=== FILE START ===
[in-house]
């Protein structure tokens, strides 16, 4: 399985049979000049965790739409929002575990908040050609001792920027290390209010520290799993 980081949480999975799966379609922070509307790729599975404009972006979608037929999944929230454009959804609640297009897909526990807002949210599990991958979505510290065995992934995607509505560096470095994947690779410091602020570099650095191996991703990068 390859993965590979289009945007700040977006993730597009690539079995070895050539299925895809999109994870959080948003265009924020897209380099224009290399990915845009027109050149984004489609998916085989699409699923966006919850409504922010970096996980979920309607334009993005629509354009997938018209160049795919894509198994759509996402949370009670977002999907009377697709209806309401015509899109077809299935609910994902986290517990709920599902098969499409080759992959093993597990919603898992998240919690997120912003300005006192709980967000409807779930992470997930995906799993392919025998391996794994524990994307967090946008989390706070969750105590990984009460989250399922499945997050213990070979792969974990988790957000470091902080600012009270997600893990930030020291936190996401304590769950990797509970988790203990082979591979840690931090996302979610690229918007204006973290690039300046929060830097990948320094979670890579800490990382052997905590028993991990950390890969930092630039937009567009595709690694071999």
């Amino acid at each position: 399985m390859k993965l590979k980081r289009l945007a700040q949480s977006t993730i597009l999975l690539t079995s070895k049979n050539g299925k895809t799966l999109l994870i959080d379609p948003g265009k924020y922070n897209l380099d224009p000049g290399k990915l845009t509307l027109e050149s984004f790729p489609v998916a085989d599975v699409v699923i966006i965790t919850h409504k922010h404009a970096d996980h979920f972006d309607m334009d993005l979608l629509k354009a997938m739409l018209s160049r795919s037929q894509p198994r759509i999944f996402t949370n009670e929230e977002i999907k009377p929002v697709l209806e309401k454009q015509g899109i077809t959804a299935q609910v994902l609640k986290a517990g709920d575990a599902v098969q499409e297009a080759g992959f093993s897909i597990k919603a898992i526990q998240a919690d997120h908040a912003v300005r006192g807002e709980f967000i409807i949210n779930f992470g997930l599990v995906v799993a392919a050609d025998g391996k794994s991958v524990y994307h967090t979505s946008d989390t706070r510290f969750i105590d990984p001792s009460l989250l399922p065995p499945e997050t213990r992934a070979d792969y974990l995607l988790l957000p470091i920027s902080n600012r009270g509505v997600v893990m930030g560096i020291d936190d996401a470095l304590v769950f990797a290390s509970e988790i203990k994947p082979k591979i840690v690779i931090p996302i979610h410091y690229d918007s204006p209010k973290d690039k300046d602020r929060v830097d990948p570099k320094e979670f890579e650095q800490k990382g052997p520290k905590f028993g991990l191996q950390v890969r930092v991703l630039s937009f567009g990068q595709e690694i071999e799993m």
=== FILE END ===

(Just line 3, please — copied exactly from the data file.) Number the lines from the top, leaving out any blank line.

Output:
């Amino acid at each position: 399985m390859k993965l590979k980081r289009l945007a700040q949480s977006t993730i597009l999975l690539t079995s070895k049979n050539g299925k895809t799966l999109l994870i959080d379609p948003g265009k924020y922070n897209l380099d224009p000049g290399k990915l845009t509307l027109e050149s984004f790729p489609v998916a085989d599975v699409v699923i966006i965790t919850h409504k922010h404009a970096d996980h979920f972006d309607m334009d993005l979608l629509k354009a997938m739409l018209s160049r795919s037929q894509p198994r759509i999944f996402t949370n009670e929230e977002i999907k009377p929002v697709l209806e309401k454009q015509g899109i077809t959804a299935q609910v994902l609640k986290a517990g709920d575990a599902v098969q499409e297009a080759g992959f093993s897909i597990k919603a898992i526990q998240a919690d997120h908040a912003v300005r006192g807002e709980f967000i409807i949210n779930f992470g997930l599990v995906v799993a392919a050609d025998g391996k794994s991958v524990y994307h967090t979505s946008d989390t706070r510290f969750i105590d990984p001792s009460l989250l399922p065995p499945e997050t213990r992934a070979d792969y974990l995607l988790l957000p470091i920027s902080n600012r009270g509505v997600v893990m930030g560096i020291d936190d996401a470095l304590v769950f990797a290390s509970e988790i203990k994947p082979k591979i840690v690779i931090p996302i979610h410091y690229d918007s204006p209010k973290d690039k300046d602020r929060v830097d990948p570099k320094e979670f890579e650095q800490k990382g052997p520290k905590f028993g991990l191996q950390v890969r930092v991703l630039s937009f567009g990068q595709e690694i071999e799993m």